However, these policies only target fast food, and we know that kids beg for unhealthy food all over the place, not just there. So let’s look at the grocery store.
One obvious example is banning candy from checkout lines. Sure many stores have aisles that are candy free for just this purpose, but McDonalds has a healthy lunch option as well.
Another thing that could be done is to counteract the behavioral economics and marketing used by grocery stores and food companies to target children. Unhealthy food that children like, for instance sugary cereals, could be required to be placed on top shelves where it’s harder for children to see and reach for them. More extreme than this would be to ban any cartoon characters from unhealthy food containers. I’m pretty sure many people would take a bullet for Cap’n Crunch and those elves from Rice Crispies, so the bar for unhealthy would be set pretty high… at first.
Eventually there could be a regulatory agency that has to approve all foods to ensure that no behavioral economics or marketing wizardry draws children to it whatsoever.
In addition to how stuff is sold, anything that is enumerated on a nutrition label could be regulated. We know that portion size is a problem, so maximum portion sizes could be set. Also you might also see maximum calories for single serving foods like hot pockets and candy bars.
In order to prevent an outcry from adults there may be a two-track regulation where food is categorized either as “mostly for adults” or “mostly for children”. Foods that are “mostly for children” will be regulated more strictly and on many dimensions, while “mostly for adults” remain freer … at first. Eventually all foods could fall to the more draconian regulations as two-track regulation fails because parents will just buy unhealthy “mostly for adults” food for their children.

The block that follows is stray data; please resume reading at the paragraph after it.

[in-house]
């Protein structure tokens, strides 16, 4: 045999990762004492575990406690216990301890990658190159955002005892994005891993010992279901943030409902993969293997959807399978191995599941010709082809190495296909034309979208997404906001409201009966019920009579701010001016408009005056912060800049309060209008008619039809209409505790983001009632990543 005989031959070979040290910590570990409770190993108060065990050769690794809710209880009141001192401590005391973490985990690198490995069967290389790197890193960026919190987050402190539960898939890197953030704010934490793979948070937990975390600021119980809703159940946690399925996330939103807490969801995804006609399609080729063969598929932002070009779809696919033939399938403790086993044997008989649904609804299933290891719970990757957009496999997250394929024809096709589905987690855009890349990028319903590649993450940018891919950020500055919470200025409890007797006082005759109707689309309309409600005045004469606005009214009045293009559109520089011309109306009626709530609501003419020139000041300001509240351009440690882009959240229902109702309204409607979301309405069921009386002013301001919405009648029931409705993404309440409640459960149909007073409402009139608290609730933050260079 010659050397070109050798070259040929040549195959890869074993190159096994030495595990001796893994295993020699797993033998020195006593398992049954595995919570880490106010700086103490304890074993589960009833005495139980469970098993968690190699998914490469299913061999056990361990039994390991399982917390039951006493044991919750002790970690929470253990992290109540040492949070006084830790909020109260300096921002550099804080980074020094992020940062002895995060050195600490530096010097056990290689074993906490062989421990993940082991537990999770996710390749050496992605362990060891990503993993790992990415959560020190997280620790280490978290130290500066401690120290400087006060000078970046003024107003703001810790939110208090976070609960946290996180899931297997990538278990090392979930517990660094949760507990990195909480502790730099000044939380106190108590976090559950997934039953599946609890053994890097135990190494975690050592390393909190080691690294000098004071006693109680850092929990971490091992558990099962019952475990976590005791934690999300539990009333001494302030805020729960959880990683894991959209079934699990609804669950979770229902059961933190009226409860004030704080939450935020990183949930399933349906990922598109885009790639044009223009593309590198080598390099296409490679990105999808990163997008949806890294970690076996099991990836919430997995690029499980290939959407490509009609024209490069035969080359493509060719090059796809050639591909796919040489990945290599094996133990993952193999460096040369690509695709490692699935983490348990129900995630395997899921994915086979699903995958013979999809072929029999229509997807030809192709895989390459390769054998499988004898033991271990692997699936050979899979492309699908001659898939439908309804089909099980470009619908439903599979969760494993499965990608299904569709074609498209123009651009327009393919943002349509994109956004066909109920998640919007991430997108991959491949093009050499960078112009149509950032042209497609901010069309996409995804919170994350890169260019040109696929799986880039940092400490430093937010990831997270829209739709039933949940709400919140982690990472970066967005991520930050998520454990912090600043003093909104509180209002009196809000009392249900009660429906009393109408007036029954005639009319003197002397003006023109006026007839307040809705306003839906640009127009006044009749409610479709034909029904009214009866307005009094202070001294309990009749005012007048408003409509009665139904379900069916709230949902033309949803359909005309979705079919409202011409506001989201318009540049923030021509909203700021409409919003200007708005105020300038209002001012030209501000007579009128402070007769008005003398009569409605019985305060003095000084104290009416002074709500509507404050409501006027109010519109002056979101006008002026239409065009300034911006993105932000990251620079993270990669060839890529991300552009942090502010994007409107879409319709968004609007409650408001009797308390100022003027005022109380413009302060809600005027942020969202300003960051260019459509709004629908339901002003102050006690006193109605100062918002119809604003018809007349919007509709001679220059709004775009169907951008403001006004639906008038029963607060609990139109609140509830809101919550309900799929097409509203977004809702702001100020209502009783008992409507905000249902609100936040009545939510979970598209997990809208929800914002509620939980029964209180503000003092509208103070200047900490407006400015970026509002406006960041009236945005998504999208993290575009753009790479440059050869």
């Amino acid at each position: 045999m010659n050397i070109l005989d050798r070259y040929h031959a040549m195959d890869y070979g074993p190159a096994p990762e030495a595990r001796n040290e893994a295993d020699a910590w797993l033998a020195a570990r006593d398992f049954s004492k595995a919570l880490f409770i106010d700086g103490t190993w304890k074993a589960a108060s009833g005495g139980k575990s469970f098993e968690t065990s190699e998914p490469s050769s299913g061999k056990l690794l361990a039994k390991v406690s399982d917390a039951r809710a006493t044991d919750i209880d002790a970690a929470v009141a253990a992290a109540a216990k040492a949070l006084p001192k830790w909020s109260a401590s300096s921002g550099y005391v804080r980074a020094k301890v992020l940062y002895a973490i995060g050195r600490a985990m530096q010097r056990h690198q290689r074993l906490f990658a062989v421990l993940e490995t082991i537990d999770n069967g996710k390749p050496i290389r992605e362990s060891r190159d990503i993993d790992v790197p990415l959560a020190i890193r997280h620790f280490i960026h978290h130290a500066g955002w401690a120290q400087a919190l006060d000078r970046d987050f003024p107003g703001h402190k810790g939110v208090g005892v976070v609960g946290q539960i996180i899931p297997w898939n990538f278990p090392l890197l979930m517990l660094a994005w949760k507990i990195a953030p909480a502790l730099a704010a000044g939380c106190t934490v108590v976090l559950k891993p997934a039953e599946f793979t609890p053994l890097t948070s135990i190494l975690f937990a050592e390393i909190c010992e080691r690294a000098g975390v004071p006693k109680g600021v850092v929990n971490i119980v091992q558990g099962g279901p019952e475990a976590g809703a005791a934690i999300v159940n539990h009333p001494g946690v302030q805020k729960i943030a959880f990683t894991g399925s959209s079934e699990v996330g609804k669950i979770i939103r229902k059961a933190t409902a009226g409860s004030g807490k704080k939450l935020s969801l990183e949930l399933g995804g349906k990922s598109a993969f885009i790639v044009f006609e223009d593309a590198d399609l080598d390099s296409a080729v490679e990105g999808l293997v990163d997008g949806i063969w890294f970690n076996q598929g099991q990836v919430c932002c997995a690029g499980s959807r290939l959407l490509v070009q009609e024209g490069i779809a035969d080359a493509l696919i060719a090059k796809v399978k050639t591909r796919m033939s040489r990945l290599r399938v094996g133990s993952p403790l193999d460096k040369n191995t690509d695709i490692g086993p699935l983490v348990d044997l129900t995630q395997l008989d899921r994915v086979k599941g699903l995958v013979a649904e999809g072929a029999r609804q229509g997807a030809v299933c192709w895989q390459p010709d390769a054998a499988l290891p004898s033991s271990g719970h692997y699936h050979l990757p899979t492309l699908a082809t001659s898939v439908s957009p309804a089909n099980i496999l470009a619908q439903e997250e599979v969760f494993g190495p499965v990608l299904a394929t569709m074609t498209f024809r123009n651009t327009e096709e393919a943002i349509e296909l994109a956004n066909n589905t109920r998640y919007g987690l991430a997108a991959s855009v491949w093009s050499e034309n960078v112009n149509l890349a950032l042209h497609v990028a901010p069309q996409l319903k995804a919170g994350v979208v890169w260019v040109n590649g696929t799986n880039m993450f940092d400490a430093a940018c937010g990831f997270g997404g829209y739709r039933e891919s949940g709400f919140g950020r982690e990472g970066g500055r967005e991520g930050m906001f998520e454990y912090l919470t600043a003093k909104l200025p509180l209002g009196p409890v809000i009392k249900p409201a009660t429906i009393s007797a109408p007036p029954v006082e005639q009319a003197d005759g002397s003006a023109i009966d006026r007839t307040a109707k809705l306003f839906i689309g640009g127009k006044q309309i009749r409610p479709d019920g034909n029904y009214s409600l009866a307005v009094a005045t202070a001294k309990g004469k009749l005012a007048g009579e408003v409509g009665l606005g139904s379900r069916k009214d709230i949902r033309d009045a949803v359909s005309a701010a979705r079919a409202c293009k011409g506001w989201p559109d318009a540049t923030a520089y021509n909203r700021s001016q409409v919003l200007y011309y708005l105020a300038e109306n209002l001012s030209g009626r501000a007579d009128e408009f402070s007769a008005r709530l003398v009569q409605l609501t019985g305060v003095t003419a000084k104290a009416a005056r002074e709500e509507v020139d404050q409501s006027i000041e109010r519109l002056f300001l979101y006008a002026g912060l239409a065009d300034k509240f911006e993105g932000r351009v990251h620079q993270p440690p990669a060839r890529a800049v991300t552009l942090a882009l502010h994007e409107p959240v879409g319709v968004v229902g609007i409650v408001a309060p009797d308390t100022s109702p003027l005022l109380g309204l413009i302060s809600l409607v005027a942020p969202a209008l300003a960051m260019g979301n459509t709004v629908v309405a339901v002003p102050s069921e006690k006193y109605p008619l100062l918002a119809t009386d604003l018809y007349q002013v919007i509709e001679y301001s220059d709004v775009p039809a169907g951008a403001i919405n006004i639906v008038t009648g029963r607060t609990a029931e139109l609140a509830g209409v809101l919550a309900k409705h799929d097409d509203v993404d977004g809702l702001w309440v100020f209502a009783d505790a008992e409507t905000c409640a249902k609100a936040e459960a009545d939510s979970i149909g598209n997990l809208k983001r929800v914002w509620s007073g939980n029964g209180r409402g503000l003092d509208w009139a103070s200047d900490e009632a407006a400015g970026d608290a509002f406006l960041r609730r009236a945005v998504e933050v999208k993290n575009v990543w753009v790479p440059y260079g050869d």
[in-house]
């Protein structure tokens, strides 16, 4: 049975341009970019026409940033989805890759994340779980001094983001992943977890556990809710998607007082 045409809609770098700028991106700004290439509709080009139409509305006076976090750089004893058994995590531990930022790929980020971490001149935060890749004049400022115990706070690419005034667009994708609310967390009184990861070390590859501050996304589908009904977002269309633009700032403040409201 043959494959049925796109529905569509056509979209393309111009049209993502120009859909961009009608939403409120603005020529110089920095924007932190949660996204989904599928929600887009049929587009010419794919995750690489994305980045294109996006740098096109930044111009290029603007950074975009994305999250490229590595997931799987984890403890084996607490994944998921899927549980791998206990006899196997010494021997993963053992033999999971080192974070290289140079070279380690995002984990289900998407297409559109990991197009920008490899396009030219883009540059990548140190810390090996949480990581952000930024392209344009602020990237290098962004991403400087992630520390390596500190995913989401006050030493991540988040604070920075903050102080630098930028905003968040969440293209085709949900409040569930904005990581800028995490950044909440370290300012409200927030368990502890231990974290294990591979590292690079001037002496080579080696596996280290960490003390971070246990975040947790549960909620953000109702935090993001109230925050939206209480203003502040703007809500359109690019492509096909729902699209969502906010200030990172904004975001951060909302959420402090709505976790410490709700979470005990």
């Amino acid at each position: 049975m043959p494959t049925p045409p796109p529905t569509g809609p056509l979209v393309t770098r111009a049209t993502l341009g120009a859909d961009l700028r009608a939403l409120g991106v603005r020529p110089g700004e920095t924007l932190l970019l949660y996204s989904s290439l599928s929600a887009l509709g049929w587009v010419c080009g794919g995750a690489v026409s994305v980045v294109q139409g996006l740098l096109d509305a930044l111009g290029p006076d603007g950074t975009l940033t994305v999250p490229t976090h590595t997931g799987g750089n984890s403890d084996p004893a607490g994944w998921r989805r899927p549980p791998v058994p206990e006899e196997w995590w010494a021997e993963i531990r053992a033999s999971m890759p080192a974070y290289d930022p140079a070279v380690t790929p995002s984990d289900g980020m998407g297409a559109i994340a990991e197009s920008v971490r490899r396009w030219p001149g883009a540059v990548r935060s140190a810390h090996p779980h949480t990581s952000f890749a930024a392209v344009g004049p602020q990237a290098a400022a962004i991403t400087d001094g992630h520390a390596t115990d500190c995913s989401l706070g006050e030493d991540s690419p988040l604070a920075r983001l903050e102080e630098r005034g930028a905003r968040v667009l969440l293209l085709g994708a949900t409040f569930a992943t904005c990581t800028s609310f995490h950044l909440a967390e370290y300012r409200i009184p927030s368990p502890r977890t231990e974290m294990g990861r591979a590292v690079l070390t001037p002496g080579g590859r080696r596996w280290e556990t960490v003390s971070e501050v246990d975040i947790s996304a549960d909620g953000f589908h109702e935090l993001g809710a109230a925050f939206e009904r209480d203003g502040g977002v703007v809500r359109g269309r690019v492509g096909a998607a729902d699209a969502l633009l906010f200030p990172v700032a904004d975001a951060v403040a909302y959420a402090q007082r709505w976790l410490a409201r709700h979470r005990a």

If you think setting the maximum number of calories and other nutritional measures for every kind of food seems absurd then you should read the Institute of Medicine report on salt regulations, which pretty much suggests doing this this for sodium content.
Many of these suggestions probably seem so extreme as to be unbelievable. But they seem extreme from the vantage point of where we are on the slippery slope. The farther down we go and the more accustomed we become to these sorts of things then the less and less radical the currently extreme examples will seem. I’m not predicting all of these will happen everywhere, but some of these, or things like these, will be pushed for, and some of them will be put into place.
My question to paternalism supporters is which of these things would be ok with you? And by what basis do you reject them but approve the Happy Meal regulations? To those on the fence about paternalism, or ok with the happy meal ban but wary of more strict regulations, pay attention to the answer your paternalism allies give to these questions; as you may someday find yourself on the other end of this argument.